...

The ISO and shutter were set manually, the aperture ring was on "A"

I was on the phone with Fuji this morning and they were able to replicate it and were also stumped as to why the camera would behave this way and have said they are going to forward this up the chain because it is not how the camera should behave in that situation.

Other details -

I do have the exposure preview set to on.

...

Obviously in this situation, there is no way the lens can open up more than its maximum aperture, and since the shutter speed and ISO are manually set, they won't change, but the camera should still reflect underexposure in the preview image in the viewfinder and in the histogram.

Firstly, your first point does not really make sense. If you have the aperture set to "A" then the camera will automatically adjust the exposure as it's exposure program decides. There is no "manually set" exposure since you have only set ISO and shutter,, so the camera is still free to adjust aperture as much as it can. This is shown as the aperture value in the viewfinder is red, I think indicating it is a value outside the cameras correct exposure program.

Under-exposure is being caused almost certainly because the camera cannot use a large enough aperture to get the correct exposure, given the ISO and shutter that you have fixed (it cannot change).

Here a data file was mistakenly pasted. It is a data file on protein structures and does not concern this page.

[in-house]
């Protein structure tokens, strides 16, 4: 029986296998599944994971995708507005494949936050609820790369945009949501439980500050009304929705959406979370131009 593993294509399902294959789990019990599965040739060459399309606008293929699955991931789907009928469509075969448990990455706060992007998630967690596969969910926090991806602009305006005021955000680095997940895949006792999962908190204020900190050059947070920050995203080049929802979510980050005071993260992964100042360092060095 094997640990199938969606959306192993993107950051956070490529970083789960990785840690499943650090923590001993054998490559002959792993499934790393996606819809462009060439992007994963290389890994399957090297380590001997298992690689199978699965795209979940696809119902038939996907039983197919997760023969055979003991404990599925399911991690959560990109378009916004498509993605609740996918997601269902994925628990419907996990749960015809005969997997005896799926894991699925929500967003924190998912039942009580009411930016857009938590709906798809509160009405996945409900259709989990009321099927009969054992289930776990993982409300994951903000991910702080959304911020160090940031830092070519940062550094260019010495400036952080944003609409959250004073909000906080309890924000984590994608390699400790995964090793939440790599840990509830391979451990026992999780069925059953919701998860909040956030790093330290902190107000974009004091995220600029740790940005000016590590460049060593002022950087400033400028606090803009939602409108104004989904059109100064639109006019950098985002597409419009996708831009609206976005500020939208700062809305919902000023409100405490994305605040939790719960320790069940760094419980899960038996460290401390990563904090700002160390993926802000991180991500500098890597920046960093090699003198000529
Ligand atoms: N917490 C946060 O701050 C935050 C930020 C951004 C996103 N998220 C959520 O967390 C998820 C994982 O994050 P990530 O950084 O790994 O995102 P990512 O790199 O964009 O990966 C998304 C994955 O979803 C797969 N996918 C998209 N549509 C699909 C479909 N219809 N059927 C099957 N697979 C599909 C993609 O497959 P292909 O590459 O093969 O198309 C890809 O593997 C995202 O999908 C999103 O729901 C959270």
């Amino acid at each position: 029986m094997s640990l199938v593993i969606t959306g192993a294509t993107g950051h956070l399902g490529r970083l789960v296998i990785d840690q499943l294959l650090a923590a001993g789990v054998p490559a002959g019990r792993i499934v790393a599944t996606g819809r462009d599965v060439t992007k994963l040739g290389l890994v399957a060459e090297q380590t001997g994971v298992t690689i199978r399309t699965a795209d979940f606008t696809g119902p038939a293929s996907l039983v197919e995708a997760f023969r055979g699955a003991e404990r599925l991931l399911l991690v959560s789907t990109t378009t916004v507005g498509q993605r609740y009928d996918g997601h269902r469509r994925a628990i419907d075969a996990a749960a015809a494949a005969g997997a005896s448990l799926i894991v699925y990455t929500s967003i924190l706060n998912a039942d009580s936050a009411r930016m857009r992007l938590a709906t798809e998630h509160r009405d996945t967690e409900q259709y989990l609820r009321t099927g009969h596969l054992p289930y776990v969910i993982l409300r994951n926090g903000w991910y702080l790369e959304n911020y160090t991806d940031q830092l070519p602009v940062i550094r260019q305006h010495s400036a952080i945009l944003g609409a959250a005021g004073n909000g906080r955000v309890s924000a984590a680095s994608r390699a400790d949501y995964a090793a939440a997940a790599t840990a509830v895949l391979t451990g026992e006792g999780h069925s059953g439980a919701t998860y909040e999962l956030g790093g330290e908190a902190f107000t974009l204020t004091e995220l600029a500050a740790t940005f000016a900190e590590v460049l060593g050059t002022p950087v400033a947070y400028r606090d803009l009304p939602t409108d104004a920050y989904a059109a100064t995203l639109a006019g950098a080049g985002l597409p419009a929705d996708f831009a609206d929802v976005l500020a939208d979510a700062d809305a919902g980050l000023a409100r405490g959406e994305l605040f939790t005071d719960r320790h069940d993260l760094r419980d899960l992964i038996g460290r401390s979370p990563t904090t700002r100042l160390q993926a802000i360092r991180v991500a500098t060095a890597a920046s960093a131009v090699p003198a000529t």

The EVF should show the "actual" exposure provided you have enabled that in the menus (and are not using exposure lock). However, I believe when the camera is unable to adjust the exposure to be "correct" (because in your case the aperture cannot be opened up large enough), I think it may just normalise to a standard brightness in the viewfinder. This is a guess as I don't have an X-T1, but knowing some of the other design issues/bugs that have previously existed with Fuji's implementation of the EVF (most now fixed), it would be my best guess).

The other option is that you have not actually turned on the menu option to make the EVF show the actual exposure, rather than an auto-gained normalised one (I'm afraid I still can't remember the name of the option - it's in the manual).